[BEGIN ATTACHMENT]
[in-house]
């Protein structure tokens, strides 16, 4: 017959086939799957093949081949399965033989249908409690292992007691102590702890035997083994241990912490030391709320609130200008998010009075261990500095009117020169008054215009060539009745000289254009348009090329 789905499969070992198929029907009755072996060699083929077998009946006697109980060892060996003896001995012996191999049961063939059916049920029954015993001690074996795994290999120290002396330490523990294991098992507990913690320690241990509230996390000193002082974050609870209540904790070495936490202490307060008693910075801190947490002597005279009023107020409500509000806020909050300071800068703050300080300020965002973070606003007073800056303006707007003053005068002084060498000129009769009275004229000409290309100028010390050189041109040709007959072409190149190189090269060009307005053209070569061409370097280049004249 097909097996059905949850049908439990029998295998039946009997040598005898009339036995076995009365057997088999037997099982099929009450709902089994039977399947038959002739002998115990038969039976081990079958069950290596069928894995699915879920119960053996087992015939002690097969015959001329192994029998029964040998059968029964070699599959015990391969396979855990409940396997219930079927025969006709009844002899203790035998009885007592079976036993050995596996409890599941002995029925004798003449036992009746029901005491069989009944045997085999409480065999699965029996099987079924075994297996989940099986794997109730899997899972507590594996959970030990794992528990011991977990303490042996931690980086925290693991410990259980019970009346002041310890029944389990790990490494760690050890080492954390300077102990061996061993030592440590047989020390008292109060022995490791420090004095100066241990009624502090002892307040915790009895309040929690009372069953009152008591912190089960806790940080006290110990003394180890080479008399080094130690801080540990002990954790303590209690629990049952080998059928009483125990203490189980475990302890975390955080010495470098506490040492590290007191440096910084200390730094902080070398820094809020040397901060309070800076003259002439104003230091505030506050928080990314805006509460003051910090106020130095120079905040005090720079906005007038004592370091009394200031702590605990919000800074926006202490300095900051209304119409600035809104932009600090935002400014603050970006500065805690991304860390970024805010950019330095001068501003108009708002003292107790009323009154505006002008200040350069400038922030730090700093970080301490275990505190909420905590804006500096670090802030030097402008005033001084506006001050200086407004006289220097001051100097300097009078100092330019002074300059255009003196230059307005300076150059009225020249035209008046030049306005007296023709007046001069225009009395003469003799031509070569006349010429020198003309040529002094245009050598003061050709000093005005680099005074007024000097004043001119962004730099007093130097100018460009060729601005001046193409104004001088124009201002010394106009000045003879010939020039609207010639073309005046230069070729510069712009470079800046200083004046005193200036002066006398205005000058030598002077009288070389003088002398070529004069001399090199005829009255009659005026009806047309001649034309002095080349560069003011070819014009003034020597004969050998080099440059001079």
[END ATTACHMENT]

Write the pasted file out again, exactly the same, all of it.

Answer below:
[in-house]
């Protein structure tokens, strides 16, 4: 017959086939799957093949081949399965033989249908409690292992007691102590702890035997083994241990912490030391709320609130200008998010009075261990500095009117020169008054215009060539009745000289254009348009090329 789905499969070992198929029907009755072996060699083929077998009946006697109980060892060996003896001995012996191999049961063939059916049920029954015993001690074996795994290999120290002396330490523990294991098992507990913690320690241990509230996390000193002082974050609870209540904790070495936490202490307060008693910075801190947490002597005279009023107020409500509000806020909050300071800068703050300080300020965002973070606003007073800056303006707007003053005068002084060498000129009769009275004229000409290309100028010390050189041109040709007959072409190149190189090269060009307005053209070569061409370097280049004249 097909097996059905949850049908439990029998295998039946009997040598005898009339036995076995009365057997088999037997099982099929009450709902089994039977399947038959002739002998115990038969039976081990079958069950290596069928894995699915879920119960053996087992015939002690097969015959001329192994029998029964040998059968029964070699599959015990391969396979855990409940396997219930079927025969006709009844002899203790035998009885007592079976036993050995596996409890599941002995029925004798003449036992009746029901005491069989009944045997085999409480065999699965029996099987079924075994297996989940099986794997109730899997899972507590594996959970030990794992528990011991977990303490042996931690980086925290693991410990259980019970009346002041310890029944389990790990490494760690050890080492954390300077102990061996061993030592440590047989020390008292109060022995490791420090004095100066241990009624502090002892307040915790009895309040929690009372069953009152008591912190089960806790940080006290110990003394180890080479008399080094130690801080540990002990954790303590209690629990049952080998059928009483125990203490189980475990302890975390955080010495470098506490040492590290007191440096910084200390730094902080070398820094809020040397901060309070800076003259002439104003230091505030506050928080990314805006509460003051910090106020130095120079905040005090720079906005007038004592370091009394200031702590605990919000800074926006202490300095900051209304119409600035809104932009600090935002400014603050970006500065805690991304860390970024805010950019330095001068501003108009708002003292107790009323009154505006002008200040350069400038922030730090700093970080301490275990505190909420905590804006500096670090802030030097402008005033001084506006001050200086407004006289220097001051100097300097009078100092330019002074300059255009003196230059307005300076150059009225020249035209008046030049306005007296023709007046001069225009009395003469003799031509070569006349010429020198003309040529002094245009050598003061050709000093005005680099005074007024000097004043001119962004730099007093130097100018460009060729601005001046193409104004001088124009201002010394106009000045003879010939020039609207010639073309005046230069070729510069712009470079800046200083004046005193200036002066006398205005000058030598002077009288070389003088002398070529004069001399090199005829009255009659005026009806047309001649034309002095080349560069003011070819014009003034020597004969050998080099440059001079």